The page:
Take home messages

  • Plasma and gingival crevicular fluid (GCF) from patients contained lower total antioxidant capacity than controls

  • GCF from patients with periodontitis contained significantly lower amounts of oxidised and reduced glutathione (GSH)

  • The high concentrations of GSH present in GCF in health are similar to those found extracellularly in the lung and may represent an important antioxidant and anti-inflammatory defence strategy common to exposed epithelial surfaces

  • More work to investigate the source, function, and regulation of lining fluid GSH may help determine new therapeutic strategies based upon these apparent local disease associated reductions in concentrations

These results indicate that the gingival crevice is similar to the lung in that it is normally bathed in fluid containing high concentrations of GSH, which is known to have powerful anti-inflammatory (anti-proinflammatory cytokine) and antioxidant activity. Furthermore, at both sites, GSH concentrations are reduced in patients who suffer from chronic inflammatory diseases, where normal tissue homeostatic mechanisms fail to protect against host mediated tissue damage. The lower concentrations of glutathione (reduced, oxidised, and total) in the GCF of patients with periodontitis could be the result of a variety of factors leading to decreased synthesis and/or enhanced local degradation. Whatever the reason, these observations have important implications for the pathogenesis and treatment of periodontal disease. Additional work aimed at investigating the source, function, and regulation of lining fluid GSH may help determine new therapeutic strategies based upon these apparent local disease associated reductions in concentrations.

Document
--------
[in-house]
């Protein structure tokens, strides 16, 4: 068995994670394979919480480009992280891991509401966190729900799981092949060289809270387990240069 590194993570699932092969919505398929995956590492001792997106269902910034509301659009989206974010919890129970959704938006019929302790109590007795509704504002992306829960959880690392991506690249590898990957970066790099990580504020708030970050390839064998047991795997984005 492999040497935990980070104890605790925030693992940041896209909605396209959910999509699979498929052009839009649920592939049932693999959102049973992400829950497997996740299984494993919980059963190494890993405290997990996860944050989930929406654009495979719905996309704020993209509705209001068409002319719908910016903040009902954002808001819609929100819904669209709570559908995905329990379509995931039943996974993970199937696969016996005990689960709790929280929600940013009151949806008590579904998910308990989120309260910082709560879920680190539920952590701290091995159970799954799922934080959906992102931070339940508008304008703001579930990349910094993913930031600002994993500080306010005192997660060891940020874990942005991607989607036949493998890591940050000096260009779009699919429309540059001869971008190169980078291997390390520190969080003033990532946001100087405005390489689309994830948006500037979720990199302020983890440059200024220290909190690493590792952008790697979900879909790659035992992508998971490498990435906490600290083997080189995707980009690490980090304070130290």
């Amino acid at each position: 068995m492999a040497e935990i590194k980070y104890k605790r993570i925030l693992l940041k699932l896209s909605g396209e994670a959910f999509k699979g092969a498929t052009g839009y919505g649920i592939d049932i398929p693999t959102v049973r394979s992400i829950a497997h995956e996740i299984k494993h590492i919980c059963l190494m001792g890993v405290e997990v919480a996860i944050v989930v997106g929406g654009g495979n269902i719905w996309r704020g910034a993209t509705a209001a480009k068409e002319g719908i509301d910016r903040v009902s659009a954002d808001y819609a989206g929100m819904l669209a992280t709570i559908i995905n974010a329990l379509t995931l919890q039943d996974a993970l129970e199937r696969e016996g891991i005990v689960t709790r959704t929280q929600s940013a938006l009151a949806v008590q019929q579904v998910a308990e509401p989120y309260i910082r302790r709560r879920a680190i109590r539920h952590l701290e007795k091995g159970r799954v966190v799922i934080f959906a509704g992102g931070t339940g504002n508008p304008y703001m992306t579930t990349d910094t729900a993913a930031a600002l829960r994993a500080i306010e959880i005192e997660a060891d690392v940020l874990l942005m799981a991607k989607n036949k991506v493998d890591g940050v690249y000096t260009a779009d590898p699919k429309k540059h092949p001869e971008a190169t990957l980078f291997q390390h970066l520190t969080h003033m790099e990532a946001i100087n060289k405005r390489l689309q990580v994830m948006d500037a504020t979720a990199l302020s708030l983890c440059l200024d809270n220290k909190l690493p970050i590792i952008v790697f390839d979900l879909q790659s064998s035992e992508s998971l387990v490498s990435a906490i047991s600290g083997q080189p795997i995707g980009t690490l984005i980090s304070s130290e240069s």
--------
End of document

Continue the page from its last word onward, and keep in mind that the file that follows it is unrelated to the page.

This work was supported in part by a project grant from Unilever Dental Research. We would also like to acknowledge the generous support of Professor S Socransky of the Forsyth Research Centre, Boston, USA, where the initial studies were performed, and the stimulating discussions with Professor S Socransky, Dr A Haffajee, and Dr S Dibart.